Frequently Used Terms

Types of Norms

Norms – a pattern or trait taken to be typical in the behavior of a social group

Descriptive Norms - Are concerned with what people actually do. They refer to the perceptions of "the most common actions actually exhibited in a social group," (Perkins, 2002, p.165) such as the quantity and frequency of drinking, and are largely formed from observations of others' alcohol consumption. (Borsari & Carey, 2003). Park and Smith (2007) found that descriptive norms can be perceived at both a personal and societal level, and define them as "individuals’ beliefs regarding the popularity of the behavior in question," (p. 196) either among valued others or society at large.

Injunctive Norms - Are concerned with what people feel is right based on morals or beliefs. Perkins defines them as "widely shared beliefs or expectations in a social group about how people in general or members of the group ought to behave in various circumstances" (2002, p.165). Park and Smith (2007) note that injunctive norms can also be perceived at a personal or a societal level, defining them as "individuals’ beliefs regarding approval or disapproval of the behavior in question," (p.196) either by valued others or societal members.

Subjective norms - perceived social pressure by important others, with whom one wants to comply, to engage or not to engage in a behavior. It is a central construct in the Theory of Reasoned Action and the Theory of Planned Behavior (Fishbein & Ajzen, 1975; Ajzen, 1985; Park & Smith, 2007).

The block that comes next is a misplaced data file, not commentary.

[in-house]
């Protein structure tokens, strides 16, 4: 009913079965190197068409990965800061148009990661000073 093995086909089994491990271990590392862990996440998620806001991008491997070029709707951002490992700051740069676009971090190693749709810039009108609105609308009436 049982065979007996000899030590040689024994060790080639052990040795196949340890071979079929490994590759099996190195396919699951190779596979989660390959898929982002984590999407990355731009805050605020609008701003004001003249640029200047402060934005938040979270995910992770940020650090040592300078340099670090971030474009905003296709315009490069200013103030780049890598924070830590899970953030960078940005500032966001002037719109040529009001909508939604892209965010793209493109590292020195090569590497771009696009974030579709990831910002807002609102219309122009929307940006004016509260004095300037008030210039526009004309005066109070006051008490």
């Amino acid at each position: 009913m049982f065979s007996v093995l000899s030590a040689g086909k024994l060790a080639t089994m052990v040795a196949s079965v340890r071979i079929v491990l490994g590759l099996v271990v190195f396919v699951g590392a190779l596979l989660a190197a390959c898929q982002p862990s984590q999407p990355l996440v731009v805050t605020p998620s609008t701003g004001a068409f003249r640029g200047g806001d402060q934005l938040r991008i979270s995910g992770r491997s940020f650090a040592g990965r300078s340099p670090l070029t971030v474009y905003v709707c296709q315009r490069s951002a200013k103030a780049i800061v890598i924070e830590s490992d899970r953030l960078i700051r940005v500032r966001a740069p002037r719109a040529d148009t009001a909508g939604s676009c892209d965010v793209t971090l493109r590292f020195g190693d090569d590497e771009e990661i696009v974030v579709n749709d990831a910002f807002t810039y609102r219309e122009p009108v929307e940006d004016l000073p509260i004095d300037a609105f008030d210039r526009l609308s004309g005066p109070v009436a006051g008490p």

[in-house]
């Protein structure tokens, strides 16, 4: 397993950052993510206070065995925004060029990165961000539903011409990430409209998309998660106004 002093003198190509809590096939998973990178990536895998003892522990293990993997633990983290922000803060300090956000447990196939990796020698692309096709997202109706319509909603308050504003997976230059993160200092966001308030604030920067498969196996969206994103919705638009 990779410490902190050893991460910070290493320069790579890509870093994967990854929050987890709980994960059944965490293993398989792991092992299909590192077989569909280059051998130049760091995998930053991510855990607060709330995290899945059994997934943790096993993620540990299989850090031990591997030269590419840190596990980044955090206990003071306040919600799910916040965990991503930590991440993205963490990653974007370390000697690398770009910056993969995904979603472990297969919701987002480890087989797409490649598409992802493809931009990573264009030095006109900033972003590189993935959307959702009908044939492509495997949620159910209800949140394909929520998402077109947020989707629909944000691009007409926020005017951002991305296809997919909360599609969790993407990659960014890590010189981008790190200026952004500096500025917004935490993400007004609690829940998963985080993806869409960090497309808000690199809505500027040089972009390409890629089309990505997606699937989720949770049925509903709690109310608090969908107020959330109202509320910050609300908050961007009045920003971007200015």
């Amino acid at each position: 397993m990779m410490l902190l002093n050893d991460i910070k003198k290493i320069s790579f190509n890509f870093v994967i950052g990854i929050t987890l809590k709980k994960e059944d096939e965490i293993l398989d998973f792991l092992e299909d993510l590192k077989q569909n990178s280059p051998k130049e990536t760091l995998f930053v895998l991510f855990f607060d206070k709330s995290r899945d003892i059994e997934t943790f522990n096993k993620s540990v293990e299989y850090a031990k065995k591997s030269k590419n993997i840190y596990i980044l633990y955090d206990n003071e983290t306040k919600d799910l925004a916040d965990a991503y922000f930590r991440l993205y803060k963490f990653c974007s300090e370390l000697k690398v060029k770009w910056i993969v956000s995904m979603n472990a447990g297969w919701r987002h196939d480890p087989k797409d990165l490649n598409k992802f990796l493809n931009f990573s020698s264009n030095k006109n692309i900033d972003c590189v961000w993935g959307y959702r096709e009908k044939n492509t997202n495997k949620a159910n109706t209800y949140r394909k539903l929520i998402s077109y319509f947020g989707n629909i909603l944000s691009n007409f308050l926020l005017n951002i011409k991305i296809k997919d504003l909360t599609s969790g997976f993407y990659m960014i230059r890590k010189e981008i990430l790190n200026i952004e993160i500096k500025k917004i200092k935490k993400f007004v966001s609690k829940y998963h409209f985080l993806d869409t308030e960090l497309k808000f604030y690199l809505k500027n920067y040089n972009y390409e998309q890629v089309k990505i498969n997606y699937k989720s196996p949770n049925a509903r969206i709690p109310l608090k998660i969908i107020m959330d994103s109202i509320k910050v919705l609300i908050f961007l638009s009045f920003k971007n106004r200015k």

Types of Misperceptions

False Consensus– the incorrect belief that others are like oneself when in fact they are not (Ross, Greene & House, as cited in Berkowitz, 2004.)

False Uniqueness – the incorrect belief that occurs when individuals who are in the minority assume that the difference between themselves and others is greater than is actually the case (Suls & Wan, as cited in Berkowitz, 2004).

Pluralistic Ignorance – the false assumption of an individual that most of their peers behave or think differently from them when in fact their attitudes and/or behavior are similar (Miller & McFarland, Prentice & Miller, and Toch & Klofas, as cited in Berkowitz, 2004).

Clarifying Language

Protective Behavior – “Behaviors that individuals can engage in while drinking in order to limit negative alcohol-related consequences” (Martens, et al., 2004, p. 390). Examples of protective behaviors include staying with the same group of friends, alternating drinks, or using a designated driver.

Celebratory Drinking – Drinking during celebratory occasions, such as “Welcome Week,” holidays (21st birthday, St. Patrick’s Day, Halloween, et al.), football games, spring break, etc.